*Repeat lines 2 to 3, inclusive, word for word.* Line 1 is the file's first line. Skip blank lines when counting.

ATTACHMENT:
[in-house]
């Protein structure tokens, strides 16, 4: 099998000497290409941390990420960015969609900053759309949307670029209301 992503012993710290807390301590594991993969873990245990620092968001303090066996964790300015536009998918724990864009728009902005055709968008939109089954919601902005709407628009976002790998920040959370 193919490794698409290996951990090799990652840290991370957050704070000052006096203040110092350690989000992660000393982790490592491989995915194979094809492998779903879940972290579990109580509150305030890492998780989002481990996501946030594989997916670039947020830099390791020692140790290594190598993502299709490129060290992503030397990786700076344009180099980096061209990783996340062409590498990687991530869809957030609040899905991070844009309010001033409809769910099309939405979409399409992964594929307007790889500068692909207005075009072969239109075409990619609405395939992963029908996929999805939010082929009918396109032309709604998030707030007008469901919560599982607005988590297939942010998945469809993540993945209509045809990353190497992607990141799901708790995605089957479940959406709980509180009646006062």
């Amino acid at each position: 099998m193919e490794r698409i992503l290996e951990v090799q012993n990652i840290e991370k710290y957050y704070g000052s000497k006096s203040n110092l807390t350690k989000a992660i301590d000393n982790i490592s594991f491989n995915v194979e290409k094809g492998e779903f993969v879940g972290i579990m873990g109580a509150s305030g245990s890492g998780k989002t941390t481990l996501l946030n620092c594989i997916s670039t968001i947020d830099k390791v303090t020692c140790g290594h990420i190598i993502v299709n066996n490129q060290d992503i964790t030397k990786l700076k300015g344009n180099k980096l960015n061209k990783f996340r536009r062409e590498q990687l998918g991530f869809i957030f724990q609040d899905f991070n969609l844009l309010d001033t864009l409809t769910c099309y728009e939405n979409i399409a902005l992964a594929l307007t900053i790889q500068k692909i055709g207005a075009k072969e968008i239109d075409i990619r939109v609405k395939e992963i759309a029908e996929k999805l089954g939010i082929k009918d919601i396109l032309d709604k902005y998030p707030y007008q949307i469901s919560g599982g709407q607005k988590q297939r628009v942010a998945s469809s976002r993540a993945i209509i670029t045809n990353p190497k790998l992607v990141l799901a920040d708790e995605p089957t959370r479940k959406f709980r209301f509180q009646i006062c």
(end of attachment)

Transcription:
């Protein structure tokens, strides 16, 4: 099998000497290409941390990420960015969609900053759309949307670029209301 992503012993710290807390301590594991993969873990245990620092968001303090066996964790300015536009998918724990864009728009902005055709968008939109089954919601902005709407628009976002790998920040959370 193919490794698409290996951990090799990652840290991370957050704070000052006096203040110092350690989000992660000393982790490592491989995915194979094809492998779903879940972290579990109580509150305030890492998780989002481990996501946030594989997916670039947020830099390791020692140790290594190598993502299709490129060290992503030397990786700076344009180099980096061209990783996340062409590498990687991530869809957030609040899905991070844009309010001033409809769910099309939405979409399409992964594929307007790889500068692909207005075009072969239109075409990619609405395939992963029908996929999805939010082929009918396109032309709604998030707030007008469901919560599982607005988590297939942010998945469809993540993945209509045809990353190497992607990141799901708790995605089957479940959406709980509180009646006062």
């Amino acid at each position: 099998m193919e490794r698409i992503l290996e951990v090799q012993n990652i840290e991370k710290y957050y704070g000052s000497k006096s203040n110092l807390t350690k989000a992660i301590d000393n982790i490592s594991f491989n995915v194979e290409k094809g492998e779903f993969v879940g972290i579990m873990g109580a509150s305030g245990s890492g998780k989002t941390t481990l996501l946030n620092c594989i997916s670039t968001i947020d830099k390791v303090t020692c140790g290594h990420i190598i993502v299709n066996n490129q060290d992503i964790t030397k990786l700076k300015g344009n180099k980096l960015n061209k990783f996340r536009r062409e590498q990687l998918g991530f869809i957030f724990q609040d899905f991070n969609l844009l309010d001033t864009l409809t769910c099309y728009e939405n979409i399409a902005l992964a594929l307007t900053i790889q500068k692909i055709g207005a075009k072969e968008i239109d075409i990619r939109v609405k395939e992963i759309a029908e996929k999805l089954g939010i082929k009918d919601i396109l032309d709604k902005y998030p707030y007008q949307i469901s919560g599982g709407q607005k988590q297939r628009v942010a998945s469809s976002r993540a993945i209509i670029t045809n990353p190497k790998l992607v990141l799901a920040d708790e995605p089957t959370r479940k959406f709980r209301f509180q009646i006062c």